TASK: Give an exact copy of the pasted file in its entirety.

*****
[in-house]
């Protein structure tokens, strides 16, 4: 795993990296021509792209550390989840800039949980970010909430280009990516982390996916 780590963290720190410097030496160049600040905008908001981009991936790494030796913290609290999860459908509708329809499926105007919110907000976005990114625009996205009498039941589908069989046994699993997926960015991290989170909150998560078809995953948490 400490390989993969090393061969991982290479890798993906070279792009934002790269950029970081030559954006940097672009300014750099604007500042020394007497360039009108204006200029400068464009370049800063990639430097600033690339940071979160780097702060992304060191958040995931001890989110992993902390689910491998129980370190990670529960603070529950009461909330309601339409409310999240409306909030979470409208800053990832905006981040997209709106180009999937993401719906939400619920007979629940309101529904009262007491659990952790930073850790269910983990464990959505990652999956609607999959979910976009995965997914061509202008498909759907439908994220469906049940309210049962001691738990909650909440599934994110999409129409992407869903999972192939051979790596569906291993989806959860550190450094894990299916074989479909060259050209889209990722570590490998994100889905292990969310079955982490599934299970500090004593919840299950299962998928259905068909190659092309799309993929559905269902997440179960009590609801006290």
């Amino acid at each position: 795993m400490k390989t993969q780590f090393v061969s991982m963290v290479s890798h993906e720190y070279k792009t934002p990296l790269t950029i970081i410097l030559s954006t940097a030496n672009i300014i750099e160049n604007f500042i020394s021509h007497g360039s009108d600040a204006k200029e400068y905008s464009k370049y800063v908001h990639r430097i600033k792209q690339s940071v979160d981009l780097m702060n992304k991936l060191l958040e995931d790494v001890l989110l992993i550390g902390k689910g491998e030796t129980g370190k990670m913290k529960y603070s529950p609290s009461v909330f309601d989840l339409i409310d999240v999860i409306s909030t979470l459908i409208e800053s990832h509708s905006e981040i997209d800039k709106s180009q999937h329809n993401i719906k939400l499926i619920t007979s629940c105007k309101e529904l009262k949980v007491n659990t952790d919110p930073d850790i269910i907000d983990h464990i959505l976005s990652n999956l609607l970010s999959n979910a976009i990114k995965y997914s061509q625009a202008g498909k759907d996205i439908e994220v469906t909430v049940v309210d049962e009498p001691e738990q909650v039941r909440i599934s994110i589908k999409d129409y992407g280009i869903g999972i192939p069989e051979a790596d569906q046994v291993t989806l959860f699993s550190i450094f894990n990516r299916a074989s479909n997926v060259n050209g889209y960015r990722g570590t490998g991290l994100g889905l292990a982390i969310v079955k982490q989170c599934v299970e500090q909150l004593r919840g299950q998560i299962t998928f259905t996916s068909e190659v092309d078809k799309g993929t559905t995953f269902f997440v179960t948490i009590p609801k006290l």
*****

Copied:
[in-house]
């Protein structure tokens, strides 16, 4: 795993990296021509792209550390989840800039949980970010909430280009990516982390996916 780590963290720190410097030496160049600040905008908001981009991936790494030796913290609290999860459908509708329809499926105007919110907000976005990114625009996205009498039941589908069989046994699993997926960015991290989170909150998560078809995953948490 400490390989993969090393061969991982290479890798993906070279792009934002790269950029970081030559954006940097672009300014750099604007500042020394007497360039009108204006200029400068464009370049800063990639430097600033690339940071979160780097702060992304060191958040995931001890989110992993902390689910491998129980370190990670529960603070529950009461909330309601339409409310999240409306909030979470409208800053990832905006981040997209709106180009999937993401719906939400619920007979629940309101529904009262007491659990952790930073850790269910983990464990959505990652999956609607999959979910976009995965997914061509202008498909759907439908994220469906049940309210049962001691738990909650909440599934994110999409129409992407869903999972192939051979790596569906291993989806959860550190450094894990299916074989479909060259050209889209990722570590490998994100889905292990969310079955982490599934299970500090004593919840299950299962998928259905068909190659092309799309993929559905269902997440179960009590609801006290």
């Amino acid at each position: 795993m400490k390989t993969q780590f090393v061969s991982m963290v290479s890798h993906e720190y070279k792009t934002p990296l790269t950029i970081i410097l030559s954006t940097a030496n672009i300014i750099e160049n604007f500042i020394s021509h007497g360039s009108d600040a204006k200029e400068y905008s464009k370049y800063v908001h990639r430097i600033k792209q690339s940071v979160d981009l780097m702060n992304k991936l060191l958040e995931d790494v001890l989110l992993i550390g902390k689910g491998e030796t129980g370190k990670m913290k529960y603070s529950p609290s009461v909330f309601d989840l339409i409310d999240v999860i409306s909030t979470l459908i409208e800053s990832h509708s905006e981040i997209d800039k709106s180009q999937h329809n993401i719906k939400l499926i619920t007979s629940c105007k309101e529904l009262k949980v007491n659990t952790d919110p930073d850790i269910i907000d983990h464990i959505l976005s990652n999956l609607l970010s999959n979910a976009i990114k995965y997914s061509q625009a202008g498909k759907d996205i439908e994220v469906t909430v049940v309210d049962e009498p001691e738990q909650v039941r909440i599934s994110i589908k999409d129409y992407g280009i869903g999972i192939p069989e051979a790596d569906q046994v291993t989806l959860f699993s550190i450094f894990n990516r299916a074989s479909n997926v060259n050209g889209y960015r990722g570590t490998g991290l994100g889905l292990a982390i969310v079955k982490q989170c599934v299970e500090q909150l004593r919840g299950q998560i299962t998928f259905t996916s068909e190659v092309d078809k799309g993929t559905t995953f269902f997440v179960t948490i009590p609801k006290l």